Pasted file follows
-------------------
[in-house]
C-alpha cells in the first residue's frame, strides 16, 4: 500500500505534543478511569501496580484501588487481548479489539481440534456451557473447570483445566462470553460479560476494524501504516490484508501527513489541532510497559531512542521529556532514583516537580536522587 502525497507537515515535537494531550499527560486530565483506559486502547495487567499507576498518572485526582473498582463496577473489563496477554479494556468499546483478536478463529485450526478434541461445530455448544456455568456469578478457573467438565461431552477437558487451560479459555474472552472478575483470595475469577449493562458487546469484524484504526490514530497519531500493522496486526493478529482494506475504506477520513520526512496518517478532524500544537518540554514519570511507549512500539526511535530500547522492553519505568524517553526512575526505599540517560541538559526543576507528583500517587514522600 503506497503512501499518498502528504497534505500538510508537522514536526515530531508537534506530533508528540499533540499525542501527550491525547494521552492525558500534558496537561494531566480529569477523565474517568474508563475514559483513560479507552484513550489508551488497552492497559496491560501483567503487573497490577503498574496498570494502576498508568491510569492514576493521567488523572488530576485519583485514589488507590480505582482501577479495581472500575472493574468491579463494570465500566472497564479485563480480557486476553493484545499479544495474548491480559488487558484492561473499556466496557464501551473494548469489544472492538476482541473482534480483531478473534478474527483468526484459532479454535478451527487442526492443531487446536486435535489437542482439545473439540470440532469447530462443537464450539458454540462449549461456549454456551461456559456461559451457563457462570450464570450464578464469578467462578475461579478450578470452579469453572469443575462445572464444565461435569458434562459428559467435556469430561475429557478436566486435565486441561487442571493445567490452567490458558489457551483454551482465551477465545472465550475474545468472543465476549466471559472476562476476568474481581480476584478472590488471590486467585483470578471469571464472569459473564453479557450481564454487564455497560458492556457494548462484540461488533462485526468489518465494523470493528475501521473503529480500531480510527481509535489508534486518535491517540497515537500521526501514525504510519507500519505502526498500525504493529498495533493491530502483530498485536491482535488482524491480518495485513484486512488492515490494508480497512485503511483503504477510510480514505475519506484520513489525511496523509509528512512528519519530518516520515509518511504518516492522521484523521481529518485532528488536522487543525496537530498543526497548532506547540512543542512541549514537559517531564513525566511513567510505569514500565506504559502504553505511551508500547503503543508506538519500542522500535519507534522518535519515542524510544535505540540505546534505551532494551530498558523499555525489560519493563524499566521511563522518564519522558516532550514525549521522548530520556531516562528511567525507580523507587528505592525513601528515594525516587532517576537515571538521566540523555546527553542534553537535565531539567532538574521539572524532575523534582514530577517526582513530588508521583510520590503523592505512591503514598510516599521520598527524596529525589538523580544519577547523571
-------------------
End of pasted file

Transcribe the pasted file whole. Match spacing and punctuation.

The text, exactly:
[in-house]
C-alpha cells in the first residue's frame, strides 16, 4: 500500500505534543478511569501496580484501588487481548479489539481440534456451557473447570483445566462470553460479560476494524501504516490484508501527513489541532510497559531512542521529556532514583516537580536522587 502525497507537515515535537494531550499527560486530565483506559486502547495487567499507576498518572485526582473498582463496577473489563496477554479494556468499546483478536478463529485450526478434541461445530455448544456455568456469578478457573467438565461431552477437558487451560479459555474472552472478575483470595475469577449493562458487546469484524484504526490514530497519531500493522496486526493478529482494506475504506477520513520526512496518517478532524500544537518540554514519570511507549512500539526511535530500547522492553519505568524517553526512575526505599540517560541538559526543576507528583500517587514522600 503506497503512501499518498502528504497534505500538510508537522514536526515530531508537534506530533508528540499533540499525542501527550491525547494521552492525558500534558496537561494531566480529569477523565474517568474508563475514559483513560479507552484513550489508551488497552492497559496491560501483567503487573497490577503498574496498570494502576498508568491510569492514576493521567488523572488530576485519583485514589488507590480505582482501577479495581472500575472493574468491579463494570465500566472497564479485563480480557486476553493484545499479544495474548491480559488487558484492561473499556466496557464501551473494548469489544472492538476482541473482534480483531478473534478474527483468526484459532479454535478451527487442526492443531487446536486435535489437542482439545473439540470440532469447530462443537464450539458454540462449549461456549454456551461456559456461559451457563457462570450464570450464578464469578467462578475461579478450578470452579469453572469443575462445572464444565461435569458434562459428559467435556469430561475429557478436566486435565486441561487442571493445567490452567490458558489457551483454551482465551477465545472465550475474545468472543465476549466471559472476562476476568474481581480476584478472590488471590486467585483470578471469571464472569459473564453479557450481564454487564455497560458492556457494548462484540461488533462485526468489518465494523470493528475501521473503529480500531480510527481509535489508534486518535491517540497515537500521526501514525504510519507500519505502526498500525504493529498495533493491530502483530498485536491482535488482524491480518495485513484486512488492515490494508480497512485503511483503504477510510480514505475519506484520513489525511496523509509528512512528519519530518516520515509518511504518516492522521484523521481529518485532528488536522487543525496537530498543526497548532506547540512543542512541549514537559517531564513525566511513567510505569514500565506504559502504553505511551508500547503503543508506538519500542522500535519507534522518535519515542524510544535505540540505546534505551532494551530498558523499555525489560519493563524499566521511563522518564519522558516532550514525549521522548530520556531516562528511567525507580523507587528505592525513601528515594525516587532517576537515571538521566540523555546527553542534553537535565531539567532538574521539572524532575523534582514530577517526582513530588508521583510520590503523592505512591503514598510516599521520598527524596529525589538523580544519577547523571